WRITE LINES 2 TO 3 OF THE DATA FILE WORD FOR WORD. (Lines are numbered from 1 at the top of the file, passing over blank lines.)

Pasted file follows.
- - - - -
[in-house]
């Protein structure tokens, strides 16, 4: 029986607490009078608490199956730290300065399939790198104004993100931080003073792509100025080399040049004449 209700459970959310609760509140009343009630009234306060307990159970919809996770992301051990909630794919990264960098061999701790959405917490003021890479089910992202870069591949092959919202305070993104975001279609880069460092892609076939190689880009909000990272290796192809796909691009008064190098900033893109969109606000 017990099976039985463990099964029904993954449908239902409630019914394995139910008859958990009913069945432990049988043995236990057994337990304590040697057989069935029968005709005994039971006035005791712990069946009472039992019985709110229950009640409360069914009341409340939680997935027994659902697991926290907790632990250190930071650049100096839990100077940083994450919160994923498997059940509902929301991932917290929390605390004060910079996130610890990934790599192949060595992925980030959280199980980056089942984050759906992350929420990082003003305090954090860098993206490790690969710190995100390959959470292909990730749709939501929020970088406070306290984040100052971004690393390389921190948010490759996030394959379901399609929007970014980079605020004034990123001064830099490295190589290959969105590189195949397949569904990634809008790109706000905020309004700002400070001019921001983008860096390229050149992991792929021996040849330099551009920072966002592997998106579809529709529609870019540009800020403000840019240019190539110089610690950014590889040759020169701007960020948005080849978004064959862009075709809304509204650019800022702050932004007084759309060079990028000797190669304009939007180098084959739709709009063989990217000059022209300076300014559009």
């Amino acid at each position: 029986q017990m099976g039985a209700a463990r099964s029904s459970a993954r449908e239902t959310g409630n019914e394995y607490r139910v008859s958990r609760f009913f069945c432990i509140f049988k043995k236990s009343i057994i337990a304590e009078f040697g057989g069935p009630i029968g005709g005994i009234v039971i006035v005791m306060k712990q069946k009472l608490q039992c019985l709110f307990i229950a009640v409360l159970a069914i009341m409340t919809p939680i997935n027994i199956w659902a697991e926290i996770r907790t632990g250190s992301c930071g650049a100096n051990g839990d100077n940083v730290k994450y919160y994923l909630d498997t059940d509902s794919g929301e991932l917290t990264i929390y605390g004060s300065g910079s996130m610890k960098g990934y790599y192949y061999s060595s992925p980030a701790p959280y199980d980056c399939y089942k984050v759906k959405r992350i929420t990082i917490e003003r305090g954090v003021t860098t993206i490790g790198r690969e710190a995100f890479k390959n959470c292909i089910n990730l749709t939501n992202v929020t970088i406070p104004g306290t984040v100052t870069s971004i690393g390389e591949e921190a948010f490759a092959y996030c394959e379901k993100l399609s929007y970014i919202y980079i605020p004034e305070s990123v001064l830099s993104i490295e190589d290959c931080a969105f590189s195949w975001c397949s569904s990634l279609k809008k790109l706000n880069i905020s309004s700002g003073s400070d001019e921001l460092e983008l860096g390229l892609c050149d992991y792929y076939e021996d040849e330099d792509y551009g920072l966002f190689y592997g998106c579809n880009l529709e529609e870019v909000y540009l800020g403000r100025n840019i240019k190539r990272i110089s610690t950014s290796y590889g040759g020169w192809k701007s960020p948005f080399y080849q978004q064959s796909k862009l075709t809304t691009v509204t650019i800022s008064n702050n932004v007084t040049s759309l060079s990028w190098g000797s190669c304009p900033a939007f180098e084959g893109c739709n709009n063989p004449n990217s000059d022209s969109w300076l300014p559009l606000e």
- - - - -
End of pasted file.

């Protein structure tokens, strides 16, 4: 029986607490009078608490199956730290300065399939790198104004993100931080003073792509100025080399040049004449 209700459970959310609760509140009343009630009234306060307990159970919809996770992301051990909630794919990264960098061999701790959405917490003021890479089910992202870069591949092959919202305070993104975001279609880069460092892609076939190689880009909000990272290796192809796909691009008064190098900033893109969109606000 017990099976039985463990099964029904993954449908239902409630019914394995139910008859958990009913069945432990049988043995236990057994337990304590040697057989069935029968005709005994039971006035005791712990069946009472039992019985709110229950009640409360069914009341409340939680997935027994659902697991926290907790632990250190930071650049100096839990100077940083994450919160994923498997059940509902929301991932917290929390605390004060910079996130610890990934790599192949060595992925980030959280199980980056089942984050759906992350929420990082003003305090954090860098993206490790690969710190995100390959959470292909990730749709939501929020970088406070306290984040100052971004690393390389921190948010490759996030394959379901399609929007970014980079605020004034990123001064830099490295190589290959969105590189195949397949569904990634809008790109706000905020309004700002400070001019921001983008860096390229050149992991792929021996040849330099551009920072966002592997998106579809529709529609870019540009800020403000840019240019190539110089610690950014590889040759020169701007960020948005080849978004064959862009075709809304509204650019800022702050932004007084759309060079990028000797190669304009939007180098084959739709709009063989990217000059022209300076300014559009």
């Amino acid at each position: 029986q017990m099976g039985a209700a463990r099964s029904s459970a993954r449908e239902t959310g409630n019914e394995y607490r139910v008859s958990r609760f009913f069945c432990i509140f049988k043995k236990s009343i057994i337990a304590e009078f040697g057989g069935p009630i029968g005709g005994i009234v039971i006035v005791m306060k712990q069946k009472l608490q039992c019985l709110f307990i229950a009640v409360l159970a069914i009341m409340t919809p939680i997935n027994i199956w659902a697991e926290i996770r907790t632990g250190s992301c930071g650049a100096n051990g839990d100077n940083v730290k994450y919160y994923l909630d498997t059940d509902s794919g929301e991932l917290t990264i929390y605390g004060s300065g910079s996130m610890k960098g990934y790599y192949y061999s060595s992925p980030a701790p959280y199980d980056c399939y089942k984050v759906k959405r992350i929420t990082i917490e003003r305090g954090v003021t860098t993206i490790g790198r690969e710190a995100f890479k390959n959470c292909i089910n990730l749709t939501n992202v929020t970088i406070p104004g306290t984040v100052t870069s971004i690393g390389e591949e921190a948010f490759a092959y996030c394959e379901k993100l399609s929007y970014i919202y980079i605020p004034e305070s990123v001064l830099s993104i490295e190589d290959c931080a969105f590189s195949w975001c397949s569904s990634l279609k809008k790109l706000n880069i905020s309004s700002g003073s400070d001019e921001l460092e983008l860096g390229l892609c050149d992991y792929y076939e021996d040849e330099d792509y551009g920072l966002f190689y592997g998106c579809n880009l529709e529609e870019v909000y540009l800020g403000r100025n840019i240019k190539r990272i110089s610690t950014s290796y590889g040759g020169w192809k701007s960020p948005f080399y080849q978004q064959s796909k862009l075709t809304t691009v509204t650019i800022s008064n702050n932004v007084t040049s759309l060079s990028w190098g000797s190669c304009p900033a939007f180098e084959g893109c739709n709009n063989p004449n990217s000059d022209s969109w300076l300014p559009l606000e």